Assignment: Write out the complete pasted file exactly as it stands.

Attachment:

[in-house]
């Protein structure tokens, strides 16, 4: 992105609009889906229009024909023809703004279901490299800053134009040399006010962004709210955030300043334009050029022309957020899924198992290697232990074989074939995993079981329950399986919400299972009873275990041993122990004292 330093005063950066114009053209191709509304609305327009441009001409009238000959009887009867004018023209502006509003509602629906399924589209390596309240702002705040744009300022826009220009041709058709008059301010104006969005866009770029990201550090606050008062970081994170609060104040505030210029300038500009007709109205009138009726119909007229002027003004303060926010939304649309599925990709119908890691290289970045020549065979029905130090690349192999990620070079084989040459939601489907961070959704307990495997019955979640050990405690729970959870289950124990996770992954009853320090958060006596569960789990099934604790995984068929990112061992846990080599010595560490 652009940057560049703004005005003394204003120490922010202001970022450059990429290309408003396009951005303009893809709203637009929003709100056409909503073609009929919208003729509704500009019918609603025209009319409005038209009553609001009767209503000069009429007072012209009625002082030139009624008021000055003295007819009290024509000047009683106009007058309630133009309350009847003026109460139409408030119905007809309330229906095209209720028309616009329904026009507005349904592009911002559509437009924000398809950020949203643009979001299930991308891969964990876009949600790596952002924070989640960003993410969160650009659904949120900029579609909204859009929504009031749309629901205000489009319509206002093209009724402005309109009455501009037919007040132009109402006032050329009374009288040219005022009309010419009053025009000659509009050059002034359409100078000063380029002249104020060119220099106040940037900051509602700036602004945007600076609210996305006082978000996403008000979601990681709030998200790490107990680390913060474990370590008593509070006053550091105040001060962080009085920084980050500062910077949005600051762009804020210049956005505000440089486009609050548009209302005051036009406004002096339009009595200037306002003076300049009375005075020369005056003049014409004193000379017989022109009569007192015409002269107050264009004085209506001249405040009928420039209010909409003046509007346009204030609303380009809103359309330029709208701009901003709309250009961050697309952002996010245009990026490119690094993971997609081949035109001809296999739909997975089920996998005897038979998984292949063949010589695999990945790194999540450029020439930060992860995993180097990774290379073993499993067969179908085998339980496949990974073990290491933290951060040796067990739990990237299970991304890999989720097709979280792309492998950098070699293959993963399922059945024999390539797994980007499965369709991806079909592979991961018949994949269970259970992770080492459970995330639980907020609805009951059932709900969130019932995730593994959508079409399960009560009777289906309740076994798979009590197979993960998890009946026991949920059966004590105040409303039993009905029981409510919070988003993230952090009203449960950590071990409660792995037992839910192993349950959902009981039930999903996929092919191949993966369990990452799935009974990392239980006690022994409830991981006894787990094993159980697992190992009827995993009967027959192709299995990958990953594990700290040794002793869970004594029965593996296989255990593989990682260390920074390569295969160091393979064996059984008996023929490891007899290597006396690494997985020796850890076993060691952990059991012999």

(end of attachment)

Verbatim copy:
[in-house]
């Protein structure tokens, strides 16, 4: 992105609009889906229009024909023809703004279901490299800053134009040399006010962004709210955030300043334009050029022309957020899924198992290697232990074989074939995993079981329950399986919400299972009873275990041993122990004292 330093005063950066114009053209191709509304609305327009441009001409009238000959009887009867004018023209502006509003509602629906399924589209390596309240702002705040744009300022826009220009041709058709008059301010104006969005866009770029990201550090606050008062970081994170609060104040505030210029300038500009007709109205009138009726119909007229002027003004303060926010939304649309599925990709119908890691290289970045020549065979029905130090690349192999990620070079084989040459939601489907961070959704307990495997019955979640050990405690729970959870289950124990996770992954009853320090958060006596569960789990099934604790995984068929990112061992846990080599010595560490 652009940057560049703004005005003394204003120490922010202001970022450059990429290309408003396009951005303009893809709203637009929003709100056409909503073609009929919208003729509704500009019918609603025209009319409005038209009553609001009767209503000069009429007072012209009625002082030139009624008021000055003295007819009290024509000047009683106009007058309630133009309350009847003026109460139409408030119905007809309330229906095209209720028309616009329904026009507005349904592009911002559509437009924000398809950020949203643009979001299930991308891969964990876009949600790596952002924070989640960003993410969160650009659904949120900029579609909204859009929504009031749309629901205000489009319509206002093209009724402005309109009455501009037919007040132009109402006032050329009374009288040219005022009309010419009053025009000659509009050059002034359409100078000063380029002249104020060119220099106040940037900051509602700036602004945007600076609210996305006082978000996403008000979601990681709030998200790490107990680390913060474990370590008593509070006053550091105040001060962080009085920084980050500062910077949005600051762009804020210049956005505000440089486009609050548009209302005051036009406004002096339009009595200037306002003076300049009375005075020369005056003049014409004193000379017989022109009569007192015409002269107050264009004085209506001249405040009928420039209010909409003046509007346009204030609303380009809103359309330029709208701009901003709309250009961050697309952002996010245009990026490119690094993971997609081949035109001809296999739909997975089920996998005897038979998984292949063949010589695999990945790194999540450029020439930060992860995993180097990774290379073993499993067969179908085998339980496949990974073990290491933290951060040796067990739990990237299970991304890999989720097709979280792309492998950098070699293959993963399922059945024999390539797994980007499965369709991806079909592979991961018949994949269970259970992770080492459970995330639980907020609805009951059932709900969130019932995730593994959508079409399960009560009777289906309740076994798979009590197979993960998890009946026991949920059966004590105040409303039993009905029981409510919070988003993230952090009203449960950590071990409660792995037992839910192993349950959902009981039930999903996929092919191949993966369990990452799935009974990392239980006690022994409830991981006894787990094993159980697992190992009827995993009967027959192709299995990958990953594990700290040794002793869970004594029965593996296989255990593989990682260390920074390569295969160091393979064996059984008996023929490891007899290597006396690494997985020796850890076993060691952990059991012999």